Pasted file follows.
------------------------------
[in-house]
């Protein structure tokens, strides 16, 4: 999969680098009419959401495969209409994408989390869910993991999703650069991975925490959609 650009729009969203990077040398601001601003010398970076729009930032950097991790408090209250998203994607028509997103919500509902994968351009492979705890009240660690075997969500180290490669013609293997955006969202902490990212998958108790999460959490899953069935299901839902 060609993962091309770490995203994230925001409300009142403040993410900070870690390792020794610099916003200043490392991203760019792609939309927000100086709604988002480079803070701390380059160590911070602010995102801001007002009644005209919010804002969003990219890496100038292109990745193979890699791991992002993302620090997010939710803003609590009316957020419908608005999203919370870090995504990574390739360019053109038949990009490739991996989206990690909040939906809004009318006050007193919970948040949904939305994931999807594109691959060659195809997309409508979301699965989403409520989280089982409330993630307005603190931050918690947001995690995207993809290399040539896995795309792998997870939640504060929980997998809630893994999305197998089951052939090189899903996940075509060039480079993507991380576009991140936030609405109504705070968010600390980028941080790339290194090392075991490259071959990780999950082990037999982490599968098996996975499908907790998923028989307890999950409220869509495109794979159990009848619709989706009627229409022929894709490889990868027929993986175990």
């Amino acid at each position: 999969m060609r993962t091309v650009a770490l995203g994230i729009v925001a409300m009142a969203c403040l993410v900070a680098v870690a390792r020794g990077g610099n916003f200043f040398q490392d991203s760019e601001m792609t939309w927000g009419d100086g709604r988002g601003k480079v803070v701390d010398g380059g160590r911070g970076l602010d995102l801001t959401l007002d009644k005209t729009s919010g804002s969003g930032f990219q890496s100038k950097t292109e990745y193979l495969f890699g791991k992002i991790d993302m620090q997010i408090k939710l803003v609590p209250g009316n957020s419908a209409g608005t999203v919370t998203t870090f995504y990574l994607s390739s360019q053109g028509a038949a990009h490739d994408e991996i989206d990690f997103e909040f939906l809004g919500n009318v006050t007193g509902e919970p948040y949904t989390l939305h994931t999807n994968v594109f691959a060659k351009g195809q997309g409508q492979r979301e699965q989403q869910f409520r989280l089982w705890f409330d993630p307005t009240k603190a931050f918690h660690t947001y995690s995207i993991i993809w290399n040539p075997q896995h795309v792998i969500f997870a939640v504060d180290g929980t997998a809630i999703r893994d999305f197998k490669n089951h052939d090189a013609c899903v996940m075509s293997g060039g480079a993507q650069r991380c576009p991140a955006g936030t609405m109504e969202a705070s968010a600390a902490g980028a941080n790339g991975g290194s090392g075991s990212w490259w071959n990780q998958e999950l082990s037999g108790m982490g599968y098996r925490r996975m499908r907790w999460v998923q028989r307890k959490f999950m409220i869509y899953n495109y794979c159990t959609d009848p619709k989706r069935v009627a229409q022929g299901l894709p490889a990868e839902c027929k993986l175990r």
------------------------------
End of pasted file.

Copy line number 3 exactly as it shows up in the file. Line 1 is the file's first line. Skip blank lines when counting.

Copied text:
């Amino acid at each position: 999969m060609r993962t091309v650009a770490l995203g994230i729009v925001a409300m009142a969203c403040l993410v900070a680098v870690a390792r020794g990077g610099n916003f200043f040398q490392d991203s760019e601001m792609t939309w927000g009419d100086g709604r988002g601003k480079v803070v701390d010398g380059g160590r911070g970076l602010d995102l801001t959401l007002d009644k005209t729009s919010g804002s969003g930032f990219q890496s100038k950097t292109e990745y193979l495969f890699g791991k992002i991790d993302m620090q997010i408090k939710l803003v609590p209250g009316n957020s419908a209409g608005t999203v919370t998203t870090f995504y990574l994607s390739s360019q053109g028509a038949a990009h490739d994408e991996i989206d990690f997103e909040f939906l809004g919500n009318v006050t007193g509902e919970p948040y949904t989390l939305h994931t999807n994968v594109f691959a060659k351009g195809q997309g409508q492979r979301e699965q989403q869910f409520r989280l089982w705890f409330d993630p307005t009240k603190a931050f918690h660690t947001y995690s995207i993991i993809w290399n040539p075997q896995h795309v792998i969500f997870a939640v504060d180290g929980t997998a809630i999703r893994d999305f197998k490669n089951h052939d090189a013609c899903v996940m075509s293997g060039g480079a993507q650069r991380c576009p991140a955006g936030t609405m109504e969202a705070s968010a600390a902490g980028a941080n790339g991975g290194s090392g075991s990212w490259w071959n990780q998958e999950l082990s037999g108790m982490g599968y098996r925490r996975m499908r907790w999460v998923q028989r307890k959490f999950m409220i869509y899953n495109y794979c159990t959609d009848p619709k989706r069935v009627a229409q022929g299901l894709p490889a990868e839902c027929k993986l175990r």